“Sprinkle corn pollen on your body, carry an arrow-head… also ashes, if a Navajo has a bad dream, they’ll put ashes on their forehead.” “And,” he adds, “if a coyote runs across your path, you have to stop and wait for someone to come from the other way to break the bad luck. Or you have to know a prayer and use corn pollen or a cedar, or a sage brush to wipe away the coyote’s footsteps.”

Marc carves traditional Navajo petroglyphs into sandstone. These are the actual symbols copied, as is tradition, from the carvings in the canyon. He learned this process from his dad and uncles. But Marc has been drawing or painting for as long as he can remember.

His work shows his care to be detailed, creative and accurate. His carvings are beautiful!


Along with his talent for carving, he’s been interested in making silver jewelry. His good friend, Eric Wilson, has been making beautiful silver jewelry for many years and is a kind and willing teacher.

Marc enjoys spending time at the Spider Rock overlook. He demonstrates carving there, and sells some of his work to visitors of Canyon de Chelly. Marc enjoys telling his customers about the meanings behind the petroglyph symbols.

And, off hours, Marc is also somewhat of an (extreme) athlete. His sister, Markayla, took this pic of him.


He’s skateboarding on the rim of the canyon - one wrong move and it’s a 700-foot drop!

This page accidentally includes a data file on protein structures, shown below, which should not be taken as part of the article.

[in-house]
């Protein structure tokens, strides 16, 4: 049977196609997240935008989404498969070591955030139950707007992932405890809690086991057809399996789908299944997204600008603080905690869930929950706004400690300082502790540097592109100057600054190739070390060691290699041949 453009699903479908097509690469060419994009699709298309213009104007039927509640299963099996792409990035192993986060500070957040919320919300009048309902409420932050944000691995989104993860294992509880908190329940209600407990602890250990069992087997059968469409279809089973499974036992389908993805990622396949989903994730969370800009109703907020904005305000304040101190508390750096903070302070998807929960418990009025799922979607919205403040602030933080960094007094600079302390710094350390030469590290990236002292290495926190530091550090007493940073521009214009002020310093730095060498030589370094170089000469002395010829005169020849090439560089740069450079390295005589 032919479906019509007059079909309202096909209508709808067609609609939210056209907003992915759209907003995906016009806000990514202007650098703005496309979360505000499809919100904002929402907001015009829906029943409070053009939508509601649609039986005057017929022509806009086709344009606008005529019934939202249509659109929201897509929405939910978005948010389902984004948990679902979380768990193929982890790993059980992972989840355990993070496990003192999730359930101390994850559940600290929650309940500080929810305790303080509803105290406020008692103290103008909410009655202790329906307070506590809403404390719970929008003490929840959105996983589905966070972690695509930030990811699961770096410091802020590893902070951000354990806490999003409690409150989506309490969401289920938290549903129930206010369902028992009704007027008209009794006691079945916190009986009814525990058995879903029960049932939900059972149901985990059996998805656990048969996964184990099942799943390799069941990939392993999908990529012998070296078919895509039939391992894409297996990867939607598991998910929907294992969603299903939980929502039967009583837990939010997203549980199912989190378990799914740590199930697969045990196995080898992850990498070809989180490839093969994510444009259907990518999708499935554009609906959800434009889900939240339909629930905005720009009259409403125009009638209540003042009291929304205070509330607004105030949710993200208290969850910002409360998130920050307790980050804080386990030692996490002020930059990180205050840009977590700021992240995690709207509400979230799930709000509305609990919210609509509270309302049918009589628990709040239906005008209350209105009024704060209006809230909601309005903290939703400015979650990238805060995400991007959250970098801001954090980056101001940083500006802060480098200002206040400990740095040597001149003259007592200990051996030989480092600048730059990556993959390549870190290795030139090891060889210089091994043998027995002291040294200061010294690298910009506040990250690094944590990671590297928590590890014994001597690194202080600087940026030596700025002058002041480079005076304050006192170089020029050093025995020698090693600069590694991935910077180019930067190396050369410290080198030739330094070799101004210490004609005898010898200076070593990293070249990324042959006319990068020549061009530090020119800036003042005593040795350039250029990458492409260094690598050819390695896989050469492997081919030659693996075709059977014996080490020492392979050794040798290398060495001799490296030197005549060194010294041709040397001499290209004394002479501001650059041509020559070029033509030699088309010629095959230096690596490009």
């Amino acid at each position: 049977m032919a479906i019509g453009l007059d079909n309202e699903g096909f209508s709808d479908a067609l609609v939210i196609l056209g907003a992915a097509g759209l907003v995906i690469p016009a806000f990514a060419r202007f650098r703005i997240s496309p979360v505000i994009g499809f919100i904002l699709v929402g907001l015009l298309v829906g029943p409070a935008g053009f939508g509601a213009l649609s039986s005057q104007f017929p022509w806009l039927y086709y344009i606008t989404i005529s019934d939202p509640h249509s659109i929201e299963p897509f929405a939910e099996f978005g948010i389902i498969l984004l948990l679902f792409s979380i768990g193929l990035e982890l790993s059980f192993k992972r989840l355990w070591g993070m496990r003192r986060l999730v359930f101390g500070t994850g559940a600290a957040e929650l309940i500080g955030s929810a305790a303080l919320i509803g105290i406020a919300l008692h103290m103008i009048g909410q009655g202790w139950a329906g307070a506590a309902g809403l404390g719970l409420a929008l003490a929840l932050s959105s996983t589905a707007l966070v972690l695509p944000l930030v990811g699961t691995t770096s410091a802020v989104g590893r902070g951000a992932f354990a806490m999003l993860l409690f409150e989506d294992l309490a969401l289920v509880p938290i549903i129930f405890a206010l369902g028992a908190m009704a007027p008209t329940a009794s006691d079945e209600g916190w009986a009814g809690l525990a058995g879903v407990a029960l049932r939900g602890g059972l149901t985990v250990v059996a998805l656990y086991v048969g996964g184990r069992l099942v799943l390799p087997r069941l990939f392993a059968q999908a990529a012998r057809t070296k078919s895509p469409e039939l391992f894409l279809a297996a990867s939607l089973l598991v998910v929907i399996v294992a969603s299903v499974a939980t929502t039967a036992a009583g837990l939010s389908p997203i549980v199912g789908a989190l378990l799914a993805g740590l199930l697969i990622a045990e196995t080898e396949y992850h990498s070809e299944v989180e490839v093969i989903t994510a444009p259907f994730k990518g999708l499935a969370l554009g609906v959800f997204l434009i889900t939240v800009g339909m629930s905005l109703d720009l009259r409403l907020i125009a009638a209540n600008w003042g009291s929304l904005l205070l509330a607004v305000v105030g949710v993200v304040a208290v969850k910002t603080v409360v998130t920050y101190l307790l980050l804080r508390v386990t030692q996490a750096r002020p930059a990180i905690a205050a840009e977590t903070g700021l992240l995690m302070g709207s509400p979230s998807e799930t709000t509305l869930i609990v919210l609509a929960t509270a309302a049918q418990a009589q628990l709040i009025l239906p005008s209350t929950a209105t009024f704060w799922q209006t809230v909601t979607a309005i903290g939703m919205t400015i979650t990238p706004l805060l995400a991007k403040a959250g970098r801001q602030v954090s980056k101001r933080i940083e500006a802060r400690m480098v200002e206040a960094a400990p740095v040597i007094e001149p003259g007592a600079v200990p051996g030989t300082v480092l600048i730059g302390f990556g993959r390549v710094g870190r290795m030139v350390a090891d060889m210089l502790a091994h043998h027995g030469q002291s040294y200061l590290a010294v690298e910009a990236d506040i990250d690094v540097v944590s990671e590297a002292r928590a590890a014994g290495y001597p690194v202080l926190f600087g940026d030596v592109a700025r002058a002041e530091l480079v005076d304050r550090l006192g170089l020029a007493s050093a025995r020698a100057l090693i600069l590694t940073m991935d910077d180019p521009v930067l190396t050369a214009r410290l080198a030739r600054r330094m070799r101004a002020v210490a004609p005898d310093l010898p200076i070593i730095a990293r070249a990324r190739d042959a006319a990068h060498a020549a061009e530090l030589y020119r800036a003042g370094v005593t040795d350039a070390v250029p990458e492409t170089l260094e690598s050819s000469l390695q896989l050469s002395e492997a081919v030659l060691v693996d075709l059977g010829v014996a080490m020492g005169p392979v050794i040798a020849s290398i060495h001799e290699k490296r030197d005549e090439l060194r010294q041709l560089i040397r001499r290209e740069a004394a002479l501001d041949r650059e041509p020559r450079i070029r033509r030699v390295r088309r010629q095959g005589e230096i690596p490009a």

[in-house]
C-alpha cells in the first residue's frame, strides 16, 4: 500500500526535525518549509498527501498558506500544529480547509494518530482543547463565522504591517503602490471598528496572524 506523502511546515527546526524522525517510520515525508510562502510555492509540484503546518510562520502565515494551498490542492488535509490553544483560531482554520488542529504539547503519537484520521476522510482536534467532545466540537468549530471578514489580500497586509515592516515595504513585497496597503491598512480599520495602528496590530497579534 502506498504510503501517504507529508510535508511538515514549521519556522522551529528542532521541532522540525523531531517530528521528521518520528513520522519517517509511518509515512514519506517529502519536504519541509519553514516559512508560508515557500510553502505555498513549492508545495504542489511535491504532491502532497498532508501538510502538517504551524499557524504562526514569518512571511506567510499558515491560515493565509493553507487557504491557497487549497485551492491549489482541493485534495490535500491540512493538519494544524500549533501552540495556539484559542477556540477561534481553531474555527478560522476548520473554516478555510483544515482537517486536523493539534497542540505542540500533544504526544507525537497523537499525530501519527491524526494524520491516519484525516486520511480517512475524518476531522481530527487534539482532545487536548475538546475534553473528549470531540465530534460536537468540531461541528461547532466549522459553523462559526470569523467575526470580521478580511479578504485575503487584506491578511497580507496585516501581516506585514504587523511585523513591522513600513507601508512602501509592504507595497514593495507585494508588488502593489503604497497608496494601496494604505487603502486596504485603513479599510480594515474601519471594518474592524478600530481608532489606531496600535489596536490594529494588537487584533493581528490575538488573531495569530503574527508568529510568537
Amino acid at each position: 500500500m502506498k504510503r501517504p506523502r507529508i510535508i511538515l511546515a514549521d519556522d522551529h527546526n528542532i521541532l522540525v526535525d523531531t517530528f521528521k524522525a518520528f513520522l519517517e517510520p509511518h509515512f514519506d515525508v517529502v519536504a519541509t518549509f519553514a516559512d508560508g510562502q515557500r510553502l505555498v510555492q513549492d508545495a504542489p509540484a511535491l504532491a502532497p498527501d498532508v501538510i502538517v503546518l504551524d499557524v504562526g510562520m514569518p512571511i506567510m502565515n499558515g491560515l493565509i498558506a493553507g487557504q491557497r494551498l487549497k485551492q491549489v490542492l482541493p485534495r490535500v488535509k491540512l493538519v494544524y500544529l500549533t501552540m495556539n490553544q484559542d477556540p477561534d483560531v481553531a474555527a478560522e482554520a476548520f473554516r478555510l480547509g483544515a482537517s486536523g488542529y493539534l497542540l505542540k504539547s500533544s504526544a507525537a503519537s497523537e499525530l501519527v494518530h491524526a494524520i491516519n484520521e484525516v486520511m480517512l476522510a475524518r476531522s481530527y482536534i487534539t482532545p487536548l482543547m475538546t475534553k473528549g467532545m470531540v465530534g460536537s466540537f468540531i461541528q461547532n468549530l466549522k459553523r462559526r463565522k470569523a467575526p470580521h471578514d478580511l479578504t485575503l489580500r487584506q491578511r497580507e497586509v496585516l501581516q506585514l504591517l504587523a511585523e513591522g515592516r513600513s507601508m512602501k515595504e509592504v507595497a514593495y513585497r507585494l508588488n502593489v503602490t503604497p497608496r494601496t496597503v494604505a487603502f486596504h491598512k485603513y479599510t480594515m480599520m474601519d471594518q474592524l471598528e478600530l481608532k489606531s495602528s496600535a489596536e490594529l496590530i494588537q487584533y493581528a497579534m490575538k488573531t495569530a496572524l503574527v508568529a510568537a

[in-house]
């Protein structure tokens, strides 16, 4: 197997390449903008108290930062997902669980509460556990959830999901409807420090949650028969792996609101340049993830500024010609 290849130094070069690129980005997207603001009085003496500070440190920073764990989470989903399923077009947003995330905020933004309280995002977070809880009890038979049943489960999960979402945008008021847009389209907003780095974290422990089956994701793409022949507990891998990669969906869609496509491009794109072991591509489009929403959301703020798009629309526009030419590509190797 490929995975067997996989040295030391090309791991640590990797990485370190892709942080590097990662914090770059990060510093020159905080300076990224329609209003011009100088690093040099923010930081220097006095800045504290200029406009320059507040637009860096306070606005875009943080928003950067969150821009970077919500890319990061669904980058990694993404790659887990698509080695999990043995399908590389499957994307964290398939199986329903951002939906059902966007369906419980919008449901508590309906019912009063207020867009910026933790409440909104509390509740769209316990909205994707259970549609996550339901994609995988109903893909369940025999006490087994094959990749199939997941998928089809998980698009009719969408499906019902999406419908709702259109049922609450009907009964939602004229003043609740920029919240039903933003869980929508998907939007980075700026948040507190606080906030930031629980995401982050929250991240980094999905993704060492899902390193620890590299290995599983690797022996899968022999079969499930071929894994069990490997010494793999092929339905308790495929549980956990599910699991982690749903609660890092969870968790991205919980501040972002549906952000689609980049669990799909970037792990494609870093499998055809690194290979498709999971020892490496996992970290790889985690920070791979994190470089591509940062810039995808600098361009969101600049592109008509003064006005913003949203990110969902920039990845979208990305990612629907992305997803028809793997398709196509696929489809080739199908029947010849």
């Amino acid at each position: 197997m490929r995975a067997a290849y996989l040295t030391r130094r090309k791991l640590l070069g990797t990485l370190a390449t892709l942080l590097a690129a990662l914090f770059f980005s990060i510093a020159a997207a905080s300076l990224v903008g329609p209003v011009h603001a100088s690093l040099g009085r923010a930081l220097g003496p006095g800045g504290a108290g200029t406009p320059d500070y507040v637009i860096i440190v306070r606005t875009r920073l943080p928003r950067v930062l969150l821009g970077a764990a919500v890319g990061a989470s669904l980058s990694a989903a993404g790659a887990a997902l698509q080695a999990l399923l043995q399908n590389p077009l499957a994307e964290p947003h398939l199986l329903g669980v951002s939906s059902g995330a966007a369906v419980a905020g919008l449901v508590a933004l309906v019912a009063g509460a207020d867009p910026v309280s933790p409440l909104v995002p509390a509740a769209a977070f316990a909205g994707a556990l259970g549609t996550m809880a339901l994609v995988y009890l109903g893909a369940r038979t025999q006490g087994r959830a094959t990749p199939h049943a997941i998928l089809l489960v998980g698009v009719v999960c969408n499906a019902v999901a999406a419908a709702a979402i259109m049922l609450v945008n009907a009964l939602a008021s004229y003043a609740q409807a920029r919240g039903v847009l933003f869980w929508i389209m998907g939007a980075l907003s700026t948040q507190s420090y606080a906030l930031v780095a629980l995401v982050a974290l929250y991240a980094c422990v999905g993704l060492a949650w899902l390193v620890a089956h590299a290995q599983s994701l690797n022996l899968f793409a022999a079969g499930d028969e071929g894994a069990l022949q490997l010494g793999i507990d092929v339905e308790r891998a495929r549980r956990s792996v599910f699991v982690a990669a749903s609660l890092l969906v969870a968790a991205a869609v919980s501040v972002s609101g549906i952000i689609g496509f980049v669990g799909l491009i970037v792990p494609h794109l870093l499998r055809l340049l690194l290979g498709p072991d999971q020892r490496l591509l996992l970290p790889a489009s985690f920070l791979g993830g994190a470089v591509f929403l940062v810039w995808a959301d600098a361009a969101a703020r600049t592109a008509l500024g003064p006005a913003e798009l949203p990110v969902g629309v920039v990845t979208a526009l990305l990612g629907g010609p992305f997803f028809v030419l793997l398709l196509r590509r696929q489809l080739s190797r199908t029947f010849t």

I asked Marc what he was thinking as he was skating there.

He told me, “I got over the fear of heights and stuff… but people do fall off the ledge. One man fell off the ledge of the other side of the canyon, and made it!”

This is the canyon, so full of life. I suppose if you have to fall into somewhere...

On Sunday morning, Frank and Marc hiked down to the bottom of the canyon, not your average stroll. The rains had washed away the trail and the going was rough. When they reached the canyon floor, Frank was able to take in the scenery and see the beauty from a different perspective. He told me about his experience:

“When I reached the floor of the canyon, it’s hard to describe, the river is flowing, the cherry trees are blooming. I could hear all the birds, but it was so quiet, sacred, it felt like I had been invited to a lost world. Pinions, firs, juniper, cottonwood, the gentle sound of a large stream of water cascading over rocks.

There was peace knowing that I was in a place that very few people ever go. Truly an enchanted canyon with lots of life, green plants against red rocks, cactus, wild flowers, I could hear turkeys and see wild horses just roaming free, and we found bear tracks. Some families keep sheep in the summer-time and still get water from the river. It felt like such a welcoming and beautiful place of well-being and tranquility.”

Marc showed Frank some of the petroglyphs on his family’s property, his Grandmother’s Hogan, and also pointed out the ruin where the Spider Woman used to live.



Then Frank spent some time photographing the area.


Above is a photo of Marc for his Grandma.


Frank said that the climb back out was memorably difficult, but it was well worth the trip!


We are truly grateful to be able to share this story with you. Thank you for your thoughts and prayers and for taking the time to read, Tracks by the Post! As always, please send us a note and let us know how you are doing!


Gently Be,

Leslie Bevans

Frank and I would like to thank Marc Begay Jr., for his hospitality, sense of humor, patience, and willingness to share the day hiking and visiting with us!